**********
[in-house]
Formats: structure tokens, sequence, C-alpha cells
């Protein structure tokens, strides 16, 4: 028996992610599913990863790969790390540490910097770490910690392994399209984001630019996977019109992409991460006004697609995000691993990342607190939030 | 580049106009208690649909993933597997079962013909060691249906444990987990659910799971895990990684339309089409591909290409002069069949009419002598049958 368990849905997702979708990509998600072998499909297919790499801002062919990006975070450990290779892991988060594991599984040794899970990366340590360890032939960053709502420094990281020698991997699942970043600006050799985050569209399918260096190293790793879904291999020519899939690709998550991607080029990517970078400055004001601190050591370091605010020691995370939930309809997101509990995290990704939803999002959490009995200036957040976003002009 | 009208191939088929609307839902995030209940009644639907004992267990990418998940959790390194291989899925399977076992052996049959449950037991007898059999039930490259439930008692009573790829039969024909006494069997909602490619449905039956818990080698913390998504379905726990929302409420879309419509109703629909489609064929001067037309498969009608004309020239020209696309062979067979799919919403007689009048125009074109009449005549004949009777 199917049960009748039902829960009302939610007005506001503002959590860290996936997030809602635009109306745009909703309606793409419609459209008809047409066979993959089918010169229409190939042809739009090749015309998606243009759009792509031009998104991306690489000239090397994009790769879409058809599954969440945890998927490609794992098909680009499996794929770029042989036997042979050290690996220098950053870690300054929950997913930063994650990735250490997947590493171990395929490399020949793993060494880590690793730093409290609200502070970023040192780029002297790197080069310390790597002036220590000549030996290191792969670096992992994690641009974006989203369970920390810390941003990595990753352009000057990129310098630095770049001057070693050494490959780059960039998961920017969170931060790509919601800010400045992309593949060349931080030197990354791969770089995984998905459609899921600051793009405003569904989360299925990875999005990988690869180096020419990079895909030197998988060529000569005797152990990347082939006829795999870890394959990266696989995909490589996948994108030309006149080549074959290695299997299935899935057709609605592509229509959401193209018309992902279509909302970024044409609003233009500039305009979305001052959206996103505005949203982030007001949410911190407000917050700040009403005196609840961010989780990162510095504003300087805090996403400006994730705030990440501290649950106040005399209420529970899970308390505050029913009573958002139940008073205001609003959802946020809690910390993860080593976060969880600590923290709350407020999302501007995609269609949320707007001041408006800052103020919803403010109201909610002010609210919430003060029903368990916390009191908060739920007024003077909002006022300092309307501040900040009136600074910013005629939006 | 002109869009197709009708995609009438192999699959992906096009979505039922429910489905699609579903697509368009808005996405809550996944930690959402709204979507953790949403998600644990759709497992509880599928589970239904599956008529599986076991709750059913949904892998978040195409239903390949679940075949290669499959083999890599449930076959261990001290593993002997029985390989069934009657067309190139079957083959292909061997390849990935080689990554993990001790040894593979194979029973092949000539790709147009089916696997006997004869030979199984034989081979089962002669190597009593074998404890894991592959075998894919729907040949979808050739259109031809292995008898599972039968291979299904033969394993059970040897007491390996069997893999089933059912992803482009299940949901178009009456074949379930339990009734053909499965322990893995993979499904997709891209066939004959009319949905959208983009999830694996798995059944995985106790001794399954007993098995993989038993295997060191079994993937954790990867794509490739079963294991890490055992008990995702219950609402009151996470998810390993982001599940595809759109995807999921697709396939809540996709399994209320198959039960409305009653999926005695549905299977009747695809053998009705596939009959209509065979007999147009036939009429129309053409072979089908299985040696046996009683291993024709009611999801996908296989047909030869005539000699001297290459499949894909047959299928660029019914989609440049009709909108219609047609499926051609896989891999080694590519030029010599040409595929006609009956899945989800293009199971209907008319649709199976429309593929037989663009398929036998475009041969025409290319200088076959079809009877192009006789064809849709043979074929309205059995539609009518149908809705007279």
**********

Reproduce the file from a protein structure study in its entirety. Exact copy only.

[in-house]
Formats: structure tokens, sequence, C-alpha cells
């Protein structure tokens, strides 16, 4: 028996992610599913990863790969790390540490910097770490910690392994399209984001630019996977019109992409991460006004697609995000691993990342607190939030 | 580049106009208690649909993933597997079962013909060691249906444990987990659910799971895990990684339309089409591909290409002069069949009419002598049958 368990849905997702979708990509998600072998499909297919790499801002062919990006975070450990290779892991988060594991599984040794899970990366340590360890032939960053709502420094990281020698991997699942970043600006050799985050569209399918260096190293790793879904291999020519899939690709998550991607080029990517970078400055004001601190050591370091605010020691995370939930309809997101509990995290990704939803999002959490009995200036957040976003002009 | 009208191939088929609307839902995030209940009644639907004992267990990418998940959790390194291989899925399977076992052996049959449950037991007898059999039930490259439930008692009573790829039969024909006494069997909602490619449905039956818990080698913390998504379905726990929302409420879309419509109703629909489609064929001067037309498969009608004309020239020209696309062979067979799919919403007689009048125009074109009449005549004949009777 199917049960009748039902829960009302939610007005506001503002959590860290996936997030809602635009109306745009909703309606793409419609459209008809047409066979993959089918010169229409190939042809739009090749015309998606243009759009792509031009998104991306690489000239090397994009790769879409058809599954969440945890998927490609794992098909680009499996794929770029042989036997042979050290690996220098950053870690300054929950997913930063994650990735250490997947590493171990395929490399020949793993060494880590690793730093409290609200502070970023040192780029002297790197080069310390790597002036220590000549030996290191792969670096992992994690641009974006989203369970920390810390941003990595990753352009000057990129310098630095770049001057070693050494490959780059960039998961920017969170931060790509919601800010400045992309593949060349931080030197990354791969770089995984998905459609899921600051793009405003569904989360299925990875999005990988690869180096020419990079895909030197998988060529000569005797152990990347082939006829795999870890394959990266696989995909490589996948994108030309006149080549074959290695299997299935899935057709609605592509229509959401193209018309992902279509909302970024044409609003233009500039305009979305001052959206996103505005949203982030007001949410911190407000917050700040009403005196609840961010989780990162510095504003300087805090996403400006994730705030990440501290649950106040005399209420529970899970308390505050029913009573958002139940008073205001609003959802946020809690910390993860080593976060969880600590923290709350407020999302501007995609269609949320707007001041408006800052103020919803403010109201909610002010609210919430003060029903368990916390009191908060739920007024003077909002006022300092309307501040900040009136600074910013005629939006 | 002109869009197709009708995609009438192999699959992906096009979505039922429910489905699609579903697509368009808005996405809550996944930690959402709204979507953790949403998600644990759709497992509880599928589970239904599956008529599986076991709750059913949904892998978040195409239903390949679940075949290669499959083999890599449930076959261990001290593993002997029985390989069934009657067309190139079957083959292909061997390849990935080689990554993990001790040894593979194979029973092949000539790709147009089916696997006997004869030979199984034989081979089962002669190597009593074998404890894991592959075998894919729907040949979808050739259109031809292995008898599972039968291979299904033969394993059970040897007491390996069997893999089933059912992803482009299940949901178009009456074949379930339990009734053909499965322990893995993979499904997709891209066939004959009319949905959208983009999830694996798995059944995985106790001794399954007993098995993989038993295997060191079994993937954790990867794509490739079963294991890490055992008990995702219950609402009151996470998810390993982001599940595809759109995807999921697709396939809540996709399994209320198959039960409305009653999926005695549905299977009747695809053998009705596939009959209509065979007999147009036939009429129309053409072979089908299985040696046996009683291993024709009611999801996908296989047909030869005539000699001297290459499949894909047959299928660029019914989609440049009709909108219609047609499926051609896989891999080694590519030029010599040409595929006609009956899945989800293009199971209907008319649709199976429309593929037989663009398929036998475009041969025409290319200088076959079809009877192009006789064809849709043979074929309205059995539609009518149908809705007279």